Looking at a house with colour-matched furniture and décor gives off an aesthetic appeal like no other, satisfying homeowners and guests alike. For example, sofas that match colours with the coffee table create a harmonious look that’s pleasing to the eyes. If you’re looking to achieve a colour-matched look in your living space, here are four top tips to help you in this regard:
Use The 60-30-10 Rule
Many homeowners think that balancing the colours is always going to be an even 50-50 split. But, achieving a complete balance between two colours can be challenging. Moreover, it’s not going to give you a lot of room to work with for the colours (no pun intended).
Instead, opt for the 60-30-10 Rule. This particular guideline allows you to use up to three colour tones in your house. It means that you should use 60% of your primary colour, 30% of the secondary colour, and 10% of the accent colour.
For example, if you’re considering to implement bright interior colours, like pastel tones, use a colour guideline like the following:
- 60% grey
- 30% sky blue
- 10% heavenly pink
You can use different combinations of these colours, as long as you achieve the correct ratio between the tones. For instance, the walls can be grey, whereas your other pieces of furniture and décor will project the sky blue and heavenly pink colours.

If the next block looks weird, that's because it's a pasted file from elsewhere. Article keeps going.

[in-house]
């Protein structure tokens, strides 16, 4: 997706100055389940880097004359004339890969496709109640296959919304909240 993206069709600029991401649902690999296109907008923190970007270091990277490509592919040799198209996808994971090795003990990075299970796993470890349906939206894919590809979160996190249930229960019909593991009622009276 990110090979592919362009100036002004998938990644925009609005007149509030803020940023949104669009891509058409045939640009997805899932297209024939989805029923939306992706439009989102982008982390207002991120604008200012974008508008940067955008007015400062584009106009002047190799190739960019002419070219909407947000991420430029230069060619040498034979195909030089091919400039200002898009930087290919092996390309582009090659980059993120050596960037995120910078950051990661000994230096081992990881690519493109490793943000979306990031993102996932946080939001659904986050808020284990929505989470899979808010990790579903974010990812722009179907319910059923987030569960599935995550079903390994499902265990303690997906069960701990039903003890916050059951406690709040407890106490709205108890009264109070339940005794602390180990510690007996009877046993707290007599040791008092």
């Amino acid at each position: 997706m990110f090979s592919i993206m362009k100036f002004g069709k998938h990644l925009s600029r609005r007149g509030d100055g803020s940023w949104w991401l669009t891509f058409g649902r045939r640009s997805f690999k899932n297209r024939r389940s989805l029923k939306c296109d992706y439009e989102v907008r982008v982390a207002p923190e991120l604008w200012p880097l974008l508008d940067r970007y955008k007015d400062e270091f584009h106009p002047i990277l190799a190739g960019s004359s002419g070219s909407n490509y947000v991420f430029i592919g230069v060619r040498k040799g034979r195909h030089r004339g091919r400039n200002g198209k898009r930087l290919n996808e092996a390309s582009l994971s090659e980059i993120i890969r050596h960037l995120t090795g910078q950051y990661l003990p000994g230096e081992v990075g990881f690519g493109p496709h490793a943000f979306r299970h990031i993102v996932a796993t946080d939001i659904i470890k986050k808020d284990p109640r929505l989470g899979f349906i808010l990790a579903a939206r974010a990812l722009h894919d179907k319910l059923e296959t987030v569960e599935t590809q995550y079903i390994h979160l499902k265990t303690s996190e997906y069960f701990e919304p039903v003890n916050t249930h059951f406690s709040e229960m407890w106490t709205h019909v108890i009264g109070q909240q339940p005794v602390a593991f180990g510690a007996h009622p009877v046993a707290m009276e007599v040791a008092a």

Coordinate The Flooring With The Furniture And Décor
The eyes often find the largest item in a room as soon as one walks into a space. Hence, you should pay importance to the colour of your flooring when matching tones with furniture and décor. Note that you might get weird looks if you or your guests see the floor and it doesn’t match the other pieces of furniture in the room.
One excellent example is to match the furniture and décor with the type of wood used for the flooring. So, if you have cherry wood for your floors, try to match the tables, chairs, and other woodwork in the area with the flooring material. Achieving this look will create a harmonious blend of colours and textures, providing a rustic, weathered, yet smooth finish across the space.
Still, you don’t have to follow the flooring’s colour in choosing your furniture and décor. For instance, ash flooring has a pale brown tone. It doesn’t mean that your chairs, sofas, and table should bear the same pale brown colour.
Instead, you can incorporate the 60-30-10 Rule here. Consider using analogous colours in choosing or painting your furniture and décor. So, if the floor shows a pale brown, consider buying or painting the rest of the room with pale reds, oranges, or whites.
Contrast The Brights With Mutes
A room brimming with vibrancy can hurt the eyes. But, staying in a room with nothing but muted tones can become boring.
Instead, consider mixing these two colour categories to create balance. Start by choosing a neutral colour, such as beige, grey, or taupe. Then, add one or two bright colours, like green or purple. If you see any other areas of concern in the room, enhance the look of the space with accent colours.